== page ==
The sauce bottle saga

Can you believe it?  Here we are having public discourse about Kevin Rudd’s use of the phrase ‘fair shake of the sauce bottle’ – used three times in the one interview!!!!

First there is an academic argument about what the phrase really is.  Is it ‘fair shake of the sauce bottle’ or ‘fair suck of the sauce bottle’?  As an ex-Queenslander, I’ve heard both, but an academic, Sue Butler, whom I understand has something to do with the Macquarie Dictionary of Slang, insists the latter is correct, and patronisingly explains that Rudd has mixed two expressions ‘fair suck of the sauce bottle’ and one of the following: ‘fair shake of the dice’ or ‘more than one can shake a stick at’.  Her subtheme was that poor Kevin has got so much going on in his head running the country, he got his expressions mixed up.  More...

Have we just experienced a crucial week politically?

Last week was one of the most politically eventful since the election of the Rudd Government.  But how crucial was it to the future of the Government and the Opposition? 

The National Accounts for the March Quarter showed a seasonally adjusted growth in GDP of 0.4%, avoiding two quarters of negative growth and denying oxygen to those who wanted to call a recession.  Moreover, there was evidence that the fiscal stimulus packages had contributed significantly to that outcome, although favourable terms of trade had contributed even more.  Kevin Rudd and Wayne Swan were delighted, like parents of a lost child on its return.  They had feared the worst and the onslaught of criticism that would have followed.  Their relief was palpable.  In contrast the Coalition was frustrated.  While it might be unfair to assert that Malcolm Turnbull and Joe Hockey wanted recessionary figures, they were clearly disappointed that one of the main planks supporting their debt and deficit platform, namely that the stimulus packages had not been successful in avoiding a recession, had been denied them, at least for the time being.  In a media conference Turnbull took less than a minute to say he was pleased with the figures and several trying to make the point that the result was mainly due to the trade figures and had little to do with the stimulus packages.  The tiny graph he exhibited to the media to reinforce this point seemed to attract more amusement than enlightenment. More...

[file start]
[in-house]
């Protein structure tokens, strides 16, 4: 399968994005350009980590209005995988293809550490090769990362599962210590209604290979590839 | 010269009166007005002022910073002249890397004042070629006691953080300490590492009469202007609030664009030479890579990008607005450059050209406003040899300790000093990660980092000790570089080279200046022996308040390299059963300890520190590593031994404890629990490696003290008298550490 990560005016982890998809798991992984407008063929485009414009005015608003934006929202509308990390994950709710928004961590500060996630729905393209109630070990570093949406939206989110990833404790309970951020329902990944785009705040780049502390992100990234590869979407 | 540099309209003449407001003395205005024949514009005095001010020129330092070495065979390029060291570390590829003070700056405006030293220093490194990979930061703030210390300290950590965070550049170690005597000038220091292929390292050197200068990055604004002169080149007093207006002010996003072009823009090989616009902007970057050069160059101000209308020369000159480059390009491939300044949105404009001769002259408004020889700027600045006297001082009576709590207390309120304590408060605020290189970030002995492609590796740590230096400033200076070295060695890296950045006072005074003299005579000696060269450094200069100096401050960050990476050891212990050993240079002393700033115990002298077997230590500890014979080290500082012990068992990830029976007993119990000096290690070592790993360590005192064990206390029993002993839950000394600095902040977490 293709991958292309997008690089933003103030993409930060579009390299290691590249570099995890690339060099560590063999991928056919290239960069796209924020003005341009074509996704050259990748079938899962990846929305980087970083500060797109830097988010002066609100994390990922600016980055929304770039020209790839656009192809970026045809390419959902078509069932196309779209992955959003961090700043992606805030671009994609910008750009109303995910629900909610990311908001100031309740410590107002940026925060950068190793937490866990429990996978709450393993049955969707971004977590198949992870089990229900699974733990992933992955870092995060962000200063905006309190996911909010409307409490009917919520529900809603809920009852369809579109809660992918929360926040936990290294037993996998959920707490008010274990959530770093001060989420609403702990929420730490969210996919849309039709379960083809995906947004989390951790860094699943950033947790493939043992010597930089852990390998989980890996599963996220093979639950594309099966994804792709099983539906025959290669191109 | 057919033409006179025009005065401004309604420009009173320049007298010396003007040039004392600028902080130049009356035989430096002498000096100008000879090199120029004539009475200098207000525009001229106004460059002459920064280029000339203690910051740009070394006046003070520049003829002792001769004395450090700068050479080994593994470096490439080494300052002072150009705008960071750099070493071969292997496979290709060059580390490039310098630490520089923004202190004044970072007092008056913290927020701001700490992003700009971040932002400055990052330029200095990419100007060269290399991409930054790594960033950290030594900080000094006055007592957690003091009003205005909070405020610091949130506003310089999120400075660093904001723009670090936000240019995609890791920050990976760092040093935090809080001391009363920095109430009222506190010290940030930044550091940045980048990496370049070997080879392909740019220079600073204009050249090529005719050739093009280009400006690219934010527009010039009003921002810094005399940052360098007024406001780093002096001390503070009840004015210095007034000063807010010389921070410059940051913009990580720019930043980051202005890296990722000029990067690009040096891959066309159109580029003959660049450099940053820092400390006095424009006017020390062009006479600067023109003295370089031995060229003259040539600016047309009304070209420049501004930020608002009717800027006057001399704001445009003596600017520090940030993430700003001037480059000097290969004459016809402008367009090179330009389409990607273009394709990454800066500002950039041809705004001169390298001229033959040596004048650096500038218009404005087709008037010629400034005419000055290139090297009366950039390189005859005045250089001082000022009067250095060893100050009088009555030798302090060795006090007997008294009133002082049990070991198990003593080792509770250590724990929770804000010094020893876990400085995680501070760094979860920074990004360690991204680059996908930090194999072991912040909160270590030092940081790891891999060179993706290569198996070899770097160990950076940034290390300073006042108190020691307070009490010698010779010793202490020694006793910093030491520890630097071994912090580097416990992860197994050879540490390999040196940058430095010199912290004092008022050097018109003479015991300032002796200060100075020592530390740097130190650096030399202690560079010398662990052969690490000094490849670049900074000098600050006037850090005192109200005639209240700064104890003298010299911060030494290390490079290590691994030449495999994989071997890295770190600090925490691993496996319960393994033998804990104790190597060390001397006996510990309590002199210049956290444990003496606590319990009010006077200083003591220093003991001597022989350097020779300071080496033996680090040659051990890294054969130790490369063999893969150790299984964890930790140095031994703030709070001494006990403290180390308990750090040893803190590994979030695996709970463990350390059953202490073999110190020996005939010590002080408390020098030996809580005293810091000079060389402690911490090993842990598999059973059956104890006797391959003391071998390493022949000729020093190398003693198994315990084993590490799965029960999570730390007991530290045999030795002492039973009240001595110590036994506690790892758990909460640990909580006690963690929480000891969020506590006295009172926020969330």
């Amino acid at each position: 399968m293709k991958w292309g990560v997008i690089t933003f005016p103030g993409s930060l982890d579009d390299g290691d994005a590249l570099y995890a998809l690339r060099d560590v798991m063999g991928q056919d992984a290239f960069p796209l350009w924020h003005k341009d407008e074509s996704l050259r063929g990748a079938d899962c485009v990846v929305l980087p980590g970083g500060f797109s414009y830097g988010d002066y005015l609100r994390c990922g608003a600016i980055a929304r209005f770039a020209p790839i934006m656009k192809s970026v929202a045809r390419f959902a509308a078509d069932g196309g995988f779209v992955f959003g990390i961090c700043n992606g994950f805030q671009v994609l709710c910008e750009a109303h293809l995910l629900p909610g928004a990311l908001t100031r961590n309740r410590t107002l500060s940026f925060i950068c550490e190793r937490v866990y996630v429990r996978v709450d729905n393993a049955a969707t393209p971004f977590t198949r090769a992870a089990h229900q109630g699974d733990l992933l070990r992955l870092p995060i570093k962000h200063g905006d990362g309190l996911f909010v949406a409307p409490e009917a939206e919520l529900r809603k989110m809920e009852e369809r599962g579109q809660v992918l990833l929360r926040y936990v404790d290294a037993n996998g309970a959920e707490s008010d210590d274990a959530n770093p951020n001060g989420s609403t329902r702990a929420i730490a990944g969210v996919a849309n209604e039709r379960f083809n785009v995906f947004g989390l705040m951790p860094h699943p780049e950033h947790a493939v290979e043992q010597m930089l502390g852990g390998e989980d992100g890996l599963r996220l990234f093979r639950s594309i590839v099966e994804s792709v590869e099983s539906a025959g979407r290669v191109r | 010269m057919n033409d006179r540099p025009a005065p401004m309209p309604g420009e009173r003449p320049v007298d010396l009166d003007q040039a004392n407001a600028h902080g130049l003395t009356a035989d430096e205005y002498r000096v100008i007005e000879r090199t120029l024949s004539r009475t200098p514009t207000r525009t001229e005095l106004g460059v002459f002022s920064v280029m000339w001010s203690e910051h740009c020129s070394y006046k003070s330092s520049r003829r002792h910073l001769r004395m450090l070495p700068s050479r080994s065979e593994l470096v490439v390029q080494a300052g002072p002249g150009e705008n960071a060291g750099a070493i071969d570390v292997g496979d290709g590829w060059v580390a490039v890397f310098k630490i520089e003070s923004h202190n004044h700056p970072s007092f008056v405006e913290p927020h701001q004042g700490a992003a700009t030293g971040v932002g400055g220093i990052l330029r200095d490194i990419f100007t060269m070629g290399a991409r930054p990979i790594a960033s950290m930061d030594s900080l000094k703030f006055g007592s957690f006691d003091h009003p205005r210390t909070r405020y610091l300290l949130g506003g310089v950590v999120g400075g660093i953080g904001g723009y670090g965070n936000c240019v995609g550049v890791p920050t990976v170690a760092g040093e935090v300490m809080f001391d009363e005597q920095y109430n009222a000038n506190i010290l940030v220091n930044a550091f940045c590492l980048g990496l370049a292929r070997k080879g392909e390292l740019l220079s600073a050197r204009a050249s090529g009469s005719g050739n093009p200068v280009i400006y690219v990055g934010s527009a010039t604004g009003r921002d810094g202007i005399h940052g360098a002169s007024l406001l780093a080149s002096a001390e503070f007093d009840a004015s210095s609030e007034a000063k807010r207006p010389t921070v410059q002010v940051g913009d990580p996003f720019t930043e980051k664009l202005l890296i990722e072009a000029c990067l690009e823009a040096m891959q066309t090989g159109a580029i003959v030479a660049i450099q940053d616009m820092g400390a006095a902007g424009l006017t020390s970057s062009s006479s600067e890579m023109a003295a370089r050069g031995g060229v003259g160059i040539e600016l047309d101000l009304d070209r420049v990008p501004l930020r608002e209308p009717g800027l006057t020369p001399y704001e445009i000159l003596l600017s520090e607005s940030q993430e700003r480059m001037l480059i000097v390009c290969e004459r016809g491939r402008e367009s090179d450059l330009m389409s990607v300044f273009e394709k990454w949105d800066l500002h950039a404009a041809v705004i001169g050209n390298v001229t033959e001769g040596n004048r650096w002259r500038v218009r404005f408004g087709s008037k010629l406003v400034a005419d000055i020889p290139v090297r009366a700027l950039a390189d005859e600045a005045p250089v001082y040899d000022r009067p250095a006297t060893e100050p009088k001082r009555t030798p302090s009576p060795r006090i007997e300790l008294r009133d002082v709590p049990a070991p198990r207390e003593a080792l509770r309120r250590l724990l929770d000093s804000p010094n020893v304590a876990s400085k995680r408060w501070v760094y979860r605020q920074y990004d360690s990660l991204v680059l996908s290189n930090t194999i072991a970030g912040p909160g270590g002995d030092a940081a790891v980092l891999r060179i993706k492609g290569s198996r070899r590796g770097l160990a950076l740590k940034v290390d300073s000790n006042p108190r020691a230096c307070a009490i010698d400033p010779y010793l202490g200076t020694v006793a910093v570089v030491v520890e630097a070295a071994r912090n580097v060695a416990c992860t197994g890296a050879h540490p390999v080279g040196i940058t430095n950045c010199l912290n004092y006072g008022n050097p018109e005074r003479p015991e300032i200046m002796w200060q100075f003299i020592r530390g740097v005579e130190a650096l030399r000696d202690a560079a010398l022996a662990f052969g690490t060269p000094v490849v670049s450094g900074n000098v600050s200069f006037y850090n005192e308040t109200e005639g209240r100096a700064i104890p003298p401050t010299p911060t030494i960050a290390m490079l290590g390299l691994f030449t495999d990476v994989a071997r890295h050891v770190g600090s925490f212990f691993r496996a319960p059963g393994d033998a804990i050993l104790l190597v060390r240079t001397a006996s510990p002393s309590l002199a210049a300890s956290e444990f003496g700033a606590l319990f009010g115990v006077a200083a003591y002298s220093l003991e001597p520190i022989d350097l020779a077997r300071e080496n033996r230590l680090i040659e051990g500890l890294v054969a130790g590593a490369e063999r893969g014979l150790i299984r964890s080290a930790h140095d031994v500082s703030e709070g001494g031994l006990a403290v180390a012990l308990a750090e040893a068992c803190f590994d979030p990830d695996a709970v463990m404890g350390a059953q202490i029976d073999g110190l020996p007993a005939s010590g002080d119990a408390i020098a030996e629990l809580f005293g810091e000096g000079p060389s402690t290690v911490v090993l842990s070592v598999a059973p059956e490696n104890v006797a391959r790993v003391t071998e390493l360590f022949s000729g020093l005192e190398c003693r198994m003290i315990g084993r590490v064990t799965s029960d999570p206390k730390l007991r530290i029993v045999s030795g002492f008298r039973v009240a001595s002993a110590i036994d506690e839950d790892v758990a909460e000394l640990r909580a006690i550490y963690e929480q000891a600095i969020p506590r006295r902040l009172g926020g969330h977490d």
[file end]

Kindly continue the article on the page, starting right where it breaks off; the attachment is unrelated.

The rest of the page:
The Fitzgibbon affair – endgame?

They got their man.  But who are ‘they’?

First it must be accepted that Joel Fitzgibbon shot himself in the foot – several times.  So when it all boils down he has only himself to blame for his exit to the backbench.  The first-revealed misdemeanours of not recording gifts on the pecuniary interests register betrayed lack of attention to such requirements, an air of carelessness, but were forgiven.  The one that brought him undone was lack of probity in his relationship with his brother and his colleagues seeking Defence Department contracts for health care. More...